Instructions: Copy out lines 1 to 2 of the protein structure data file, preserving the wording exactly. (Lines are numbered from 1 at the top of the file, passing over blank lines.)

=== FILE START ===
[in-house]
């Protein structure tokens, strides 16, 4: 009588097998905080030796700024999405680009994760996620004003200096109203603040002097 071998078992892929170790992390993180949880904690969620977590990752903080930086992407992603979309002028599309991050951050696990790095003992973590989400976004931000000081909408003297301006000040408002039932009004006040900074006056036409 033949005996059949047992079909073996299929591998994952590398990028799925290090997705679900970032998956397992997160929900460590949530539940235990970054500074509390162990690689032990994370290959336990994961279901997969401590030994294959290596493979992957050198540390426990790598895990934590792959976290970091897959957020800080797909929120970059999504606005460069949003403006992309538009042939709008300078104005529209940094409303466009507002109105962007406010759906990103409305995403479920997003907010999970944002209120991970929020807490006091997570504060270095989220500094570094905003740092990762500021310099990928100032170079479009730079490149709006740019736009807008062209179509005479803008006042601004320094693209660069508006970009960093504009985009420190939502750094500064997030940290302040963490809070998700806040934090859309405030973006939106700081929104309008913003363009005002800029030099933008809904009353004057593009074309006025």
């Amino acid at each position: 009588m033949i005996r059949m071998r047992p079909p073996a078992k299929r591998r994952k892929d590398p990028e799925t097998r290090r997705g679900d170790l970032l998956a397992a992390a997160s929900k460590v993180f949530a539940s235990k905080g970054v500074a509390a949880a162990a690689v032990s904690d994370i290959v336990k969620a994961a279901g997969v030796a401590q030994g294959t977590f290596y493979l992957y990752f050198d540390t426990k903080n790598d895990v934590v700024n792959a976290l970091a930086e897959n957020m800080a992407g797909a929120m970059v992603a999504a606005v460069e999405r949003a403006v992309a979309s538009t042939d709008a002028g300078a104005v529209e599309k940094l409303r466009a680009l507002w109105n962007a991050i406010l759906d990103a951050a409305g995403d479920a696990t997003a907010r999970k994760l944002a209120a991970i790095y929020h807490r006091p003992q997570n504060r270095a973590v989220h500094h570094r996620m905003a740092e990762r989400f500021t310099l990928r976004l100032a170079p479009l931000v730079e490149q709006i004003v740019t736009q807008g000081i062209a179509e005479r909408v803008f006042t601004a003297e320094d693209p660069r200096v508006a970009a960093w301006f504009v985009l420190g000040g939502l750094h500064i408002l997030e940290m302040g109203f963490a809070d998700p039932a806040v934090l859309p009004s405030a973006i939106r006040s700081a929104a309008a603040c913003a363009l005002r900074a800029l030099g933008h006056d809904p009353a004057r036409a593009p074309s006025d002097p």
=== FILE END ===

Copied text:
[in-house]
């Protein structure tokens, strides 16, 4: 009588097998905080030796700024999405680009994760996620004003200096109203603040002097 071998078992892929170790992390993180949880904690969620977590990752903080930086992407992603979309002028599309991050951050696990790095003992973590989400976004931000000081909408003297301006000040408002039932009004006040900074006056036409 033949005996059949047992079909073996299929591998994952590398990028799925290090997705679900970032998956397992997160929900460590949530539940235990970054500074509390162990690689032990994370290959336990994961279901997969401590030994294959290596493979992957050198540390426990790598895990934590792959976290970091897959957020800080797909929120970059999504606005460069949003403006992309538009042939709008300078104005529209940094409303466009507002109105962007406010759906990103409305995403479920997003907010999970944002209120991970929020807490006091997570504060270095989220500094570094905003740092990762500021310099990928100032170079479009730079490149709006740019736009807008062209179509005479803008006042601004320094693209660069508006970009960093504009985009420190939502750094500064997030940290302040963490809070998700806040934090859309405030973006939106700081929104309008913003363009005002800029030099933008809904009353004057593009074309006025």